Followed by this post, on June 2:
To stop this oppression, I fear, can only be accomplished with bloodshed. May the best men of our beloved nation stand and fight tyranny, without fear and without regret. May we stand proud as free men instead of kneeling as slaves. May we offer our children a free and just world with our blood, sweat and tears as payment. Let our wives and lovers take vengeance upon our enemies in our absence. We cannot fail in this endeavor of Liberty, if we do we risk leaving our orphaned children to the will of tyrants. We, cannot with good conscience leave this fight to our children, because the longer we wait, our enemies become better equipped and recruit more mercenaries of death, willing to do a tyrants bidding without question. I know you are fearful, as am I. We certainly stand before a great and powerful enemy. I, however would rather die fighting for freedom, than live on my knees as a slave. Let it be known to our children's children that free men stood fast before a tyrants wrath and were found victorious because we stood together. That we all cast aside our petty differences and united under the banner of Liberty and Truth. May future generations look back upon this time in history with awe and gratitude, for our courage to face tyranny, so that they could live happy and free.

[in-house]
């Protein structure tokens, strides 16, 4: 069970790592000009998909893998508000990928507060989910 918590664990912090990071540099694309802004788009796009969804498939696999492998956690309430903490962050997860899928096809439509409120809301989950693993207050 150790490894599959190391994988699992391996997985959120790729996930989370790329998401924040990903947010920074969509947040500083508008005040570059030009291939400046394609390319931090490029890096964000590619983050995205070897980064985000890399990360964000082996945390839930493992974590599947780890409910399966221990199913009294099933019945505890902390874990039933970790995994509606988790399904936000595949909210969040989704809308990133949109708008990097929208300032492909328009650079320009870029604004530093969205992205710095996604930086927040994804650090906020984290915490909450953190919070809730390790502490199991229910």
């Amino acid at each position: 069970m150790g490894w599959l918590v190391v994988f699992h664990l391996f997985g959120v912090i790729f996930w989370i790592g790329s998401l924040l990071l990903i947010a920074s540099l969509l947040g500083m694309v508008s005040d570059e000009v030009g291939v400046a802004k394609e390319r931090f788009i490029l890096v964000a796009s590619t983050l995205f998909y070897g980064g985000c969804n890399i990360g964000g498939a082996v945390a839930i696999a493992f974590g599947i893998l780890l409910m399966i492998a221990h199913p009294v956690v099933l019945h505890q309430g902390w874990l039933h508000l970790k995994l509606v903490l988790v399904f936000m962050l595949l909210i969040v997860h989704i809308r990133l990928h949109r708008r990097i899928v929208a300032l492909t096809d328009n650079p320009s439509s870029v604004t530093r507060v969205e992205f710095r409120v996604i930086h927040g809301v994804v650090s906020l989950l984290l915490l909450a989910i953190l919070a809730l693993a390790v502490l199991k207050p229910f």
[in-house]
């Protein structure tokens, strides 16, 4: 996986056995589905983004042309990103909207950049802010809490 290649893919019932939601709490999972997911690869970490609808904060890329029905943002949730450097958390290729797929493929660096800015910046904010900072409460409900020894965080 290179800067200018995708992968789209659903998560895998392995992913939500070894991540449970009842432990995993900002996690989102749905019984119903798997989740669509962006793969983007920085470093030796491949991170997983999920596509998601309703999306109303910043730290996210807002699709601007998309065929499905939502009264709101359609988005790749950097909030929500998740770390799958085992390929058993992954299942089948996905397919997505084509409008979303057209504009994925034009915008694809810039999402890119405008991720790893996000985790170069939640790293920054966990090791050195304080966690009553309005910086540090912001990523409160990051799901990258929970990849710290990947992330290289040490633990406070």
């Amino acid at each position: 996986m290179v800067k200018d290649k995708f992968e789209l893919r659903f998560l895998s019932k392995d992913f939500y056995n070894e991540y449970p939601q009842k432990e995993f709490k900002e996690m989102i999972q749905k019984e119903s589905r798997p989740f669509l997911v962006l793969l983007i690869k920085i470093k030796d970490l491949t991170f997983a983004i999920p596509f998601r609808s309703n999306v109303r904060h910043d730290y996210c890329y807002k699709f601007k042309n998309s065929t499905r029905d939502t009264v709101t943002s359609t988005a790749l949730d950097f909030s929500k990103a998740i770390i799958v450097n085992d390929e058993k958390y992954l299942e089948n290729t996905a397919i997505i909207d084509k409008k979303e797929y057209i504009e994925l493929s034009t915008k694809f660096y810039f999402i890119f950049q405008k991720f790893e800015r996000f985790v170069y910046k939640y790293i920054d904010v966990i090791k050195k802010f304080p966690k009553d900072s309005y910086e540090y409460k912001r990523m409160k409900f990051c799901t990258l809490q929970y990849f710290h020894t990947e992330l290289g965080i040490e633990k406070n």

And finally, Jared's last Facebook post, on June 8, the day of the killings:
The dawn of a new day. May all of our coming sacrifices be worth it.